What are the sectors that are over valued?
We don't like cement; consumer discretionary; many NBFCs because they have very high multiples and their earnings expectations for FY18 are not great in our view.
Why do you think the government having limited ability to stimulate the economy?
The sectors where the government could do capex are limited and the reason why NHAI (the National Highways Authority of India) is not able to build more roads is not lack of funds.
To address the pace of construction of national highways, what is needed is not more budgetary allocation but some structural changes in NHAI.
That is more critical than providing more budgetary allocations.
The same is true about the (Indian) Railways.
The NHAI hasn't issued even a single tax free bond -- recall that they have approvals to issue up to Rs 70,000 crore (Rs 700 billion).
Talking about the markets, do you think they are reasonably priced at these levels and where will the PE contraction/expansion come from?
Some of the high PE sectors I mentioned are egregiously priced given that (earnings) growth will be not that exciting.
Could you elaborate on the part of the report that says that government's intent doesn't seem to be to give growth capital to PSU banks. What makes you read the government's intent?
The formulae used to calculate the capital allocation quantum two years ago when the system credit growth was relatively robust, showed that the government did not expect or maybe want the PSU banks to grow faster.
Since then you have seen PSU banks grow almost nothing, their loan books haven't grown at all.
This has meant that despite heavier than expected losses their capital needs haven't grown.
My sense is that the government is deliberately not increasing allocation of capital to them and it is not about they cannot find Rs 5,000 crore to Rs 10,000 crore (Rs 50 billion to Rs 100 billion).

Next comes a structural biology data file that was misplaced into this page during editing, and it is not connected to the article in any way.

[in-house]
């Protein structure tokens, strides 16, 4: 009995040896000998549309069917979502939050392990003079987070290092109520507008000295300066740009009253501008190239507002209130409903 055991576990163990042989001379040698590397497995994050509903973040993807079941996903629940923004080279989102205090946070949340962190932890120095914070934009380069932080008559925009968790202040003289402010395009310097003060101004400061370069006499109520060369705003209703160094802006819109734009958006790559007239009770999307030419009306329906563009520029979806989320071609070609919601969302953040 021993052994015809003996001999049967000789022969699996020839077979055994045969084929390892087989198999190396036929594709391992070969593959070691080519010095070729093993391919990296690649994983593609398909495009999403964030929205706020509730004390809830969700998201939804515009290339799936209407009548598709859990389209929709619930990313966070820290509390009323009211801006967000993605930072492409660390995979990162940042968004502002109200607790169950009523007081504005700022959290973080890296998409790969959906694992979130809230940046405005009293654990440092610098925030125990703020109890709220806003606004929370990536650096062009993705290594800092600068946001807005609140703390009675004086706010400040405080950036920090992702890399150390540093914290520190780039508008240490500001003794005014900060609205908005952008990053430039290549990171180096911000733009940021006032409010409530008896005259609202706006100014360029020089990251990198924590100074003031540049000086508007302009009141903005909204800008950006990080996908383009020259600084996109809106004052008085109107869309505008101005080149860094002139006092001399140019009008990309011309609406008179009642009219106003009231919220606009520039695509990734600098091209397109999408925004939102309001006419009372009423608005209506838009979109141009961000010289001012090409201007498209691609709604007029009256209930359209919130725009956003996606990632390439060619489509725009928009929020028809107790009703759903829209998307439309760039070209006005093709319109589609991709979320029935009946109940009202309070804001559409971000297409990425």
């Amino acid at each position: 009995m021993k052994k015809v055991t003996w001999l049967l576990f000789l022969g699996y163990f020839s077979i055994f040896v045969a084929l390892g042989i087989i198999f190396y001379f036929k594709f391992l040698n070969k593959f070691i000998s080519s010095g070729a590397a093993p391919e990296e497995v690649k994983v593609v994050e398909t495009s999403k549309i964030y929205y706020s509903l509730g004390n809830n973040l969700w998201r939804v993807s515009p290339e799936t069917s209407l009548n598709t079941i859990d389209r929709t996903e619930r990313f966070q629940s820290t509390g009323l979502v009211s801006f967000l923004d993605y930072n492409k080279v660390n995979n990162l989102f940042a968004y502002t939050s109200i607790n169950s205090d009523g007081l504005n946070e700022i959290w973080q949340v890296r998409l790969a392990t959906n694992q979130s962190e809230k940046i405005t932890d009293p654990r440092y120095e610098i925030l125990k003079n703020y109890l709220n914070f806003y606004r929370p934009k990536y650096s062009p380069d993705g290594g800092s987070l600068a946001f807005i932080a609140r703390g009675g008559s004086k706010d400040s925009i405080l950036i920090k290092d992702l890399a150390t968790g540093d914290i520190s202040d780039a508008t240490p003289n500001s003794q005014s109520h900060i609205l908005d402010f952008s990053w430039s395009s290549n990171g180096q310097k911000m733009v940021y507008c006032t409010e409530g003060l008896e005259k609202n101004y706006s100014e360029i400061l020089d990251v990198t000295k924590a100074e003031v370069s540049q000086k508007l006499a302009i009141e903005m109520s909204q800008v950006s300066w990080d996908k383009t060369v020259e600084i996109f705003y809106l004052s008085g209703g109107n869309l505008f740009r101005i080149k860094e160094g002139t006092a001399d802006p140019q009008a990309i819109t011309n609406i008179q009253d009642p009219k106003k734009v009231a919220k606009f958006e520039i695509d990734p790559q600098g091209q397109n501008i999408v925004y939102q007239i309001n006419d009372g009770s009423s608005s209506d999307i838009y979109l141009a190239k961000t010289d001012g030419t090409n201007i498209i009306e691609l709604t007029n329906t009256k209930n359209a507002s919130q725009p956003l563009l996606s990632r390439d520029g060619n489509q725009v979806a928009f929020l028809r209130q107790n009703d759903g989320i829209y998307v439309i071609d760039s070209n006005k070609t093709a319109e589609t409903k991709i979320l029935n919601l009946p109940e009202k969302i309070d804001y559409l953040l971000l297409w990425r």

Three things you are looking forward to in the Union Budget 2017-18?
Extensive use of extra-budgetary resources to spend on capex and the reason I said capex is because those extra budgetary resources should be project based.
I think they will not breach the 3.5 per cent mark on the fiscal deficit front.
I would look for much higher allocation for rural housing: The uncertainty is that it is a subsidy and intrinsically this government is uncomfortable giving subsidy.
But I do think that this should be a big job creator because at the bottom of the pyramid there is likely to be continued stress.
48 per cent of our work force is in agriculture; most people are excited this year that volume growth will lead to revenue growth, but my fear is volume growth is accompanied by price declines, which means there is low income growth and if agriculture starts shedding people it creates a lot of stress.
So, low end job creation is very important: Rural housing can provide a huge stimulus on this front.